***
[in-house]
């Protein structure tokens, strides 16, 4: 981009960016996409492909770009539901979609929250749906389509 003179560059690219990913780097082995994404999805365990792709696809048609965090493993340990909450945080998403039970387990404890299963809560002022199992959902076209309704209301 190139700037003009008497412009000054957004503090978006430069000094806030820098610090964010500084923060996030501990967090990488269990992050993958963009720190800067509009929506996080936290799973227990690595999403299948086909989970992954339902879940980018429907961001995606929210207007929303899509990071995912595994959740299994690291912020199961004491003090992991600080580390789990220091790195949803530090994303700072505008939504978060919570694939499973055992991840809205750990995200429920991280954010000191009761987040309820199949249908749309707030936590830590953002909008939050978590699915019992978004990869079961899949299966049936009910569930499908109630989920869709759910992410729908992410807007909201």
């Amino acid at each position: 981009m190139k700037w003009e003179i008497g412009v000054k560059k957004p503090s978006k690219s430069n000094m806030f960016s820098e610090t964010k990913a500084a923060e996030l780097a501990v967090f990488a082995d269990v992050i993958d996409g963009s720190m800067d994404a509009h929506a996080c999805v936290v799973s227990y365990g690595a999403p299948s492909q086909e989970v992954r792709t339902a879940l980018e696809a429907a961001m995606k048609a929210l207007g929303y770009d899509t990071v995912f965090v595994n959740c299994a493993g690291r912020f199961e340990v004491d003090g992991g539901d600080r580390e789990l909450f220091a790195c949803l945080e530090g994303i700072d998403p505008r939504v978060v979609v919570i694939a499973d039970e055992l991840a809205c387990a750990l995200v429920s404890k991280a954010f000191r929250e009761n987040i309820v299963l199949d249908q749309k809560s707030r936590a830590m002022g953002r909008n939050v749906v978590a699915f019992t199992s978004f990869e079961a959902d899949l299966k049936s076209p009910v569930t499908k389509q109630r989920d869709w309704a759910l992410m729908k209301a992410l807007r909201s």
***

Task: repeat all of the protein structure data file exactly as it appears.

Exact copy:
[in-house]
């Protein structure tokens, strides 16, 4: 981009960016996409492909770009539901979609929250749906389509 003179560059690219990913780097082995994404999805365990792709696809048609965090493993340990909450945080998403039970387990404890299963809560002022199992959902076209309704209301 190139700037003009008497412009000054957004503090978006430069000094806030820098610090964010500084923060996030501990967090990488269990992050993958963009720190800067509009929506996080936290799973227990690595999403299948086909989970992954339902879940980018429907961001995606929210207007929303899509990071995912595994959740299994690291912020199961004491003090992991600080580390789990220091790195949803530090994303700072505008939504978060919570694939499973055992991840809205750990995200429920991280954010000191009761987040309820199949249908749309707030936590830590953002909008939050978590699915019992978004990869079961899949299966049936009910569930499908109630989920869709759910992410729908992410807007909201």
């Amino acid at each position: 981009m190139k700037w003009e003179i008497g412009v000054k560059k957004p503090s978006k690219s430069n000094m806030f960016s820098e610090t964010k990913a500084a923060e996030l780097a501990v967090f990488a082995d269990v992050i993958d996409g963009s720190m800067d994404a509009h929506a996080c999805v936290v799973s227990y365990g690595a999403p299948s492909q086909e989970v992954r792709t339902a879940l980018e696809a429907a961001m995606k048609a929210l207007g929303y770009d899509t990071v995912f965090v595994n959740c299994a493993g690291r912020f199961e340990v004491d003090g992991g539901d600080r580390e789990l909450f220091a790195c949803l945080e530090g994303i700072d998403p505008r939504v978060v979609v919570i694939a499973d039970e055992l991840a809205c387990a750990l995200v429920s404890k991280a954010f000191r929250e009761n987040i309820v299963l199949d249908q749309k809560s707030r936590a830590m002022g953002r909008n939050v749906v978590a699915f019992t199992s978004f990869e079961a959902d899949l299966k049936s076209p009910v569930t499908k389509q109630r989920d869709w309704a759910l992410m729908k209301a992410l807007r909201s």